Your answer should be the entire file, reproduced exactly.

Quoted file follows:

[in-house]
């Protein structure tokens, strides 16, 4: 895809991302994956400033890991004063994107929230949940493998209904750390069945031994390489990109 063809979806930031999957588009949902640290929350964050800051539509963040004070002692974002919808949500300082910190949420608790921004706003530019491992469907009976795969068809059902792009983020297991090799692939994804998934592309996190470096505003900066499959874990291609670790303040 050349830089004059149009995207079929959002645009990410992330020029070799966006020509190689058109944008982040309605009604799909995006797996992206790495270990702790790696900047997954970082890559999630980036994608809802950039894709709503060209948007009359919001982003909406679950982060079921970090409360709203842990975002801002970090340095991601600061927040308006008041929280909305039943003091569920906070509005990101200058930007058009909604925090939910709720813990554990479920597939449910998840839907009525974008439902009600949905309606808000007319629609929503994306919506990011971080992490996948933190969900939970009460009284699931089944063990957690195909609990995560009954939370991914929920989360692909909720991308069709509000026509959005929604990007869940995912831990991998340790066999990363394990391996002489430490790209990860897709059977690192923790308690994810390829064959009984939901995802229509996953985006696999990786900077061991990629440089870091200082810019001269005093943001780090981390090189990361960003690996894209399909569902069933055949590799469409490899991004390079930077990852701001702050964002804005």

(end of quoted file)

[in-house]
């Protein structure tokens, strides 16, 4: 895809991302994956400033890991004063994107929230949940493998209904750390069945031994390489990109 063809979806930031999957588009949902640290929350964050800051539509963040004070002692974002919808949500300082910190949420608790921004706003530019491992469907009976795969068809059902792009983020297991090799692939994804998934592309996190470096505003900066499959874990291609670790303040 050349830089004059149009995207079929959002645009990410992330020029070799966006020509190689058109944008982040309605009604799909995006797996992206790495270990702790790696900047997954970082890559999630980036994608809802950039894709709503060209948007009359919001982003909406679950982060079921970090409360709203842990975002801002970090340095991601600061927040308006008041929280909305039943003091569920906070509005990101200058930007058009909604925090939910709720813990554990479920597939449910998840839907009525974008439902009600949905309606808000007319629609929503994306919506990011971080992490996948933190969900939970009460009284699931089944063990957690195909609990995560009954939370991914929920989360692909909720991308069709509000026509959005929604990007869940995912831990991998340790066999990363394990391996002489430490790209990860897709059977690192923790308690994810390829064959009984939901995802229509996953985006696999990786900077061991990629440089870091200082810019001269005093943001780090981390090189990361960003690996894209399909569902069933055949590799469409490899991004390079930077990852701001702050964002804005």